Command patterns are determined by the command structure chosen for the application. A command is any function performed by the application based on user input. Commands that perform similar functions may be grouped together. The collection of commands and command groups make up the command structure of the application.
When designing an application, it may be unclear what the command structure should be.
- Start by assuming a simple command structure and select an associated command pattern.
- As the design evolves, if the selected pattern becomes inadequate for completing the primary tasks of the application, consider a pattern for a more complex command structure.
Patterns for desktop user interfaces
Patterns for a simple command structure
- Use Menu Button command pattern when there are few globally applicable commands. The menu button can overlay content.
- Use Context Menu or Context Panel command patterns for commands specific to selected or currently visible content.
- The menu button pattern can be combined with either of the context menu or context panel patterns.
- Commands can also be exposed by direct manipulation of content (click, drag, buttons, search field, pan, zoom, etc).
- For plasmoids, all commands must be exposed by direct manipulation of content - no menu button, context menu, or context panel.
Contacts, Chat client, Video conference, Calculator, Terminal, Plasmoids (panel applets and desktop widgets), Maps, Games, Image browser, Document viewer, Music player, Video player, Software installer, System Settings
Patterns for a complex command structure
- Use Toolbar + Menu Button command pattern when the number of frequently used commands are about 8 or less, and the remaining commands are not essential to performing the primary task of the application. The toolbar pattern exposes the frequently used commands. The menu button pattern exposes more of the command structure.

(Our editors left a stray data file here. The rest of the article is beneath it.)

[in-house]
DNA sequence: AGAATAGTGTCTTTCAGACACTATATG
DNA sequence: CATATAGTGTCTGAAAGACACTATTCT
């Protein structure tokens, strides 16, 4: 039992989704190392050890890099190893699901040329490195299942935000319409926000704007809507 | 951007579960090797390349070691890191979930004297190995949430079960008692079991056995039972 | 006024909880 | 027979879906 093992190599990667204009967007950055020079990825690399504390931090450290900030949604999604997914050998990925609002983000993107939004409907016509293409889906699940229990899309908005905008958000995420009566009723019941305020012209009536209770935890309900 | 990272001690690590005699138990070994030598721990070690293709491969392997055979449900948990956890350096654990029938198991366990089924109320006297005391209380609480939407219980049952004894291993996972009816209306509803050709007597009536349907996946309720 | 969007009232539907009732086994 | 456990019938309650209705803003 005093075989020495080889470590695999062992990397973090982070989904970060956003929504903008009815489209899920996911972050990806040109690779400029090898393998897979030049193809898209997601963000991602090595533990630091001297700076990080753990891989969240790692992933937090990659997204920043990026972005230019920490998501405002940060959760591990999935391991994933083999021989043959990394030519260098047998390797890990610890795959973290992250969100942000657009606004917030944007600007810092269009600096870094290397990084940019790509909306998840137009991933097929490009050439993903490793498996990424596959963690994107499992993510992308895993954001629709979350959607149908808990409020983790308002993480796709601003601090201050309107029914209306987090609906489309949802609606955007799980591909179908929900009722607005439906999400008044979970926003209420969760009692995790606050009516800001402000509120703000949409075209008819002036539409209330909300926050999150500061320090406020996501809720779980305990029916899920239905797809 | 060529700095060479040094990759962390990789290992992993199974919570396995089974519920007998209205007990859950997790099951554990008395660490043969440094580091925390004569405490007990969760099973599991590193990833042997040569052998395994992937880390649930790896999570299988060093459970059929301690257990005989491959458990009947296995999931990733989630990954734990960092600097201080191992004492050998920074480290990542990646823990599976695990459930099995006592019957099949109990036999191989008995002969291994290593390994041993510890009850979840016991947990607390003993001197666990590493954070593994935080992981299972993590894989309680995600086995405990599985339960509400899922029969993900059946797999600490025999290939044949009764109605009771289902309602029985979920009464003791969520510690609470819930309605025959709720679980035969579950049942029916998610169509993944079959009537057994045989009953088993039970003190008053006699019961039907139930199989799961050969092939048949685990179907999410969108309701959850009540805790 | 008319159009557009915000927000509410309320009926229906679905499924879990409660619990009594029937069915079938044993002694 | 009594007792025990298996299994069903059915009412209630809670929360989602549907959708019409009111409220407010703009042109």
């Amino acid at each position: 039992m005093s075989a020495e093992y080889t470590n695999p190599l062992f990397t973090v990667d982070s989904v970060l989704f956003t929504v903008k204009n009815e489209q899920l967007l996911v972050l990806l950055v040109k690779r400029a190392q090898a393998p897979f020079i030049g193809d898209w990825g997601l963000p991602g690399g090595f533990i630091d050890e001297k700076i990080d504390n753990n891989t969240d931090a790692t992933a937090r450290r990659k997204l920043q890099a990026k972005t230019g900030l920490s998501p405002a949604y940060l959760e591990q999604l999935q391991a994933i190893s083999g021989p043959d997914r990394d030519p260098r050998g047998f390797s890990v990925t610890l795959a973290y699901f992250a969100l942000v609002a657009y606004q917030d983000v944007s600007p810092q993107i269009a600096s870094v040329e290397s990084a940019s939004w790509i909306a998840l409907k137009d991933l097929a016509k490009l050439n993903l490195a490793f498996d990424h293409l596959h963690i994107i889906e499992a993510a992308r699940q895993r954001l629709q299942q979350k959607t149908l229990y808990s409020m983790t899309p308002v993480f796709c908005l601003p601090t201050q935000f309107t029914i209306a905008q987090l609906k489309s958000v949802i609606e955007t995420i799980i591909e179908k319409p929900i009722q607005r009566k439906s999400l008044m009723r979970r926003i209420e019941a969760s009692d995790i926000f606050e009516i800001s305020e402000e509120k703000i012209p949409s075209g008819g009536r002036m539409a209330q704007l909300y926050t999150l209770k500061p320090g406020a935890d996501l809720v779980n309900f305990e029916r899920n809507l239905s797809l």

- Commands are also exposed using context menus, a context panel or by the direct manipulation of content.
Web browser, File manager, Text editor, Email, Calendar, Image editor, Music player, Archiver
Patterns for a very complex command structure
- Use the Menubar pattern when access to the full command structure is necessary to complete the primary tasks of the application.
- Commands are also exposed using toolbars, context menus, a context panel or by direct manipulation of content.
- Commands in the menubar should generally be globally applicable. Consider using a context panel or a context menu for commands that are specific to the current selection.
IDE, Text Editor(high-feature), Image editor(high-feature), Audio/video editor, Document editor(high-feature), Spreadsheet editor
Patterns for phone user interfaces
Considering the limited space available in mobile applications, there is always a trade-off between accessibility of controls and space available for the content
Patterns for direct actions
Controls within content
If controls are directly necessary for the primary tasks of an application (e.g. the "take photo" button in a camera app) and there is space left in the content area, put them directly within the content.
Slide to reveal actions
This is an alternative to always visible controls in lists: If the user often performs tasks on single items of a list, add a handle on the side the list item (next to the context drawer's edge, defined by a system-wide configuration) which, when slid sideways, reveals actions for that particular item. As soon as the user taps anywhere else, the handle is slid back.
- If there are controls that need to be accessed often within the application's primary tasks but the content needs as much space to be available as possible, put the main controls in a toolbar.
- The toolbar is at the bottom of the user interface and should not contain more than four buttons.
- If there are more then four actions, put the remaining ones in the global drawer or context drawer (see below)
Patterns for global on-demand controls
Drawers do not take away any room from the content, but need an extra action to access, and should therefore not be used for controls that are part of an application's main tasks.
The Global drawer is used for global, context-independent controls.
- The drawer is opened by an edge-swipe (the side is system-defined) and closed by swiping in the other direction or tapping outside of the panel
- For the guidelines regarding its content, see the Global Drawer HIG
The context drawer (the side is system-defined) is used for context-specific controls that affect only the currently selected object (e.g. copy, delete etc.).
- The drawer is opened by an edge-swipe and closed by swiping in the other direction or tapping outside of the panel
- The context drawer usually contains just a list of actions, but may contain other context-specific controls as well
- Try to keep the content of the context drawer in one page. If there two distinct "modes" of contextual actions (for example navigating through a PDF either by table of contents or thumbnails), consider using two Tabs to separate them